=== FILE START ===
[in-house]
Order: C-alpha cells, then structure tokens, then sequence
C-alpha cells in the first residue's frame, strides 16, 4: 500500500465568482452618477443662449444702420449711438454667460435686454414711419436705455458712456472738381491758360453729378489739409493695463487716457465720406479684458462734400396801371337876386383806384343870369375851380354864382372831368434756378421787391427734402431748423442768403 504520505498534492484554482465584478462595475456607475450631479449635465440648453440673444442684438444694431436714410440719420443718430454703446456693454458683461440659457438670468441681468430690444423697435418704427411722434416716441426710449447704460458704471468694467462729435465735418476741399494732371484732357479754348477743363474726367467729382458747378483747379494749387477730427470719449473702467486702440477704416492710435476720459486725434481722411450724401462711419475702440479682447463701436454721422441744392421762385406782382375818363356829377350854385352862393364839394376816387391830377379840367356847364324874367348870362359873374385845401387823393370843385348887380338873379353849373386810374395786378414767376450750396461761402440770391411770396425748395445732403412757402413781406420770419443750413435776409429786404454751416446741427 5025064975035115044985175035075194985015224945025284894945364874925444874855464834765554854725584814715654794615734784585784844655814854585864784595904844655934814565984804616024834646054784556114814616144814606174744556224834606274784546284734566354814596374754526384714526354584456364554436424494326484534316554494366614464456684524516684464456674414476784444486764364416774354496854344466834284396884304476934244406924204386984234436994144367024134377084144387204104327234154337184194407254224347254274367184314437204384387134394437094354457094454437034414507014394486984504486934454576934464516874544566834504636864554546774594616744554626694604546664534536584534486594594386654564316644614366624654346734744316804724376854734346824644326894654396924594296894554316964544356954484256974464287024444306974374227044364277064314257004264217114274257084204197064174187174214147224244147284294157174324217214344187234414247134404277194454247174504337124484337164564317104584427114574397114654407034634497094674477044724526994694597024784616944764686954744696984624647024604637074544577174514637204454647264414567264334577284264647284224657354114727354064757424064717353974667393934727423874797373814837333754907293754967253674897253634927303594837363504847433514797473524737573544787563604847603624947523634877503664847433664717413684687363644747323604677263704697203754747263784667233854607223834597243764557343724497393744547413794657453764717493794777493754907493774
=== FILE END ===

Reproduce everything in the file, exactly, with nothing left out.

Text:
[in-house]
Order: C-alpha cells, then structure tokens, then sequence
C-alpha cells in the first residue's frame, strides 16, 4: 500500500465568482452618477443662449444702420449711438454667460435686454414711419436705455458712456472738381491758360453729378489739409493695463487716457465720406479684458462734400396801371337876386383806384343870369375851380354864382372831368434756378421787391427734402431748423442768403 504520505498534492484554482465584478462595475456607475450631479449635465440648453440673444442684438444694431436714410440719420443718430454703446456693454458683461440659457438670468441681468430690444423697435418704427411722434416716441426710449447704460458704471468694467462729435465735418476741399494732371484732357479754348477743363474726367467729382458747378483747379494749387477730427470719449473702467486702440477704416492710435476720459486725434481722411450724401462711419475702440479682447463701436454721422441744392421762385406782382375818363356829377350854385352862393364839394376816387391830377379840367356847364324874367348870362359873374385845401387823393370843385348887380338873379353849373386810374395786378414767376450750396461761402440770391411770396425748395445732403412757402413781406420770419443750413435776409429786404454751416446741427 5025064975035115044985175035075194985015224945025284894945364874925444874855464834765554854725584814715654794615734784585784844655814854585864784595904844655934814565984804616024834646054784556114814616144814606174744556224834606274784546284734566354814596374754526384714526354584456364554436424494326484534316554494366614464456684524516684464456674414476784444486764364416774354496854344466834284396884304476934244406924204386984234436994144367024134377084144387204104327234154337184194407254224347254274367184314437204384387134394437094354457094454437034414507014394486984504486934454576934464516874544566834504636864554546774594616744554626694604546664534536584534486594594386654564316644614366624654346734744316804724376854734346824644326894654396924594296894554316964544356954484256974464287024444306974374227044364277064314257004264217114274257084204197064174187174214147224244147284294157174324217214344187234414247134404277194454247174504337124484337164564317104584427114574397114654407034634497094674477044724526994694597024784616944764686954744696984624647024604637074544577174514637204454647264414567264334577284264647284224657354114727354064757424064717353974667393934727423874797373814837333754907293754967253674897253634927303594837363504847433514797473524737573544787563604847603624947523634877503664847433664717413684687363644747323604677263704697203754747263784667233854607223834597243764557343724497393744547413794657453764717493794777493754907493774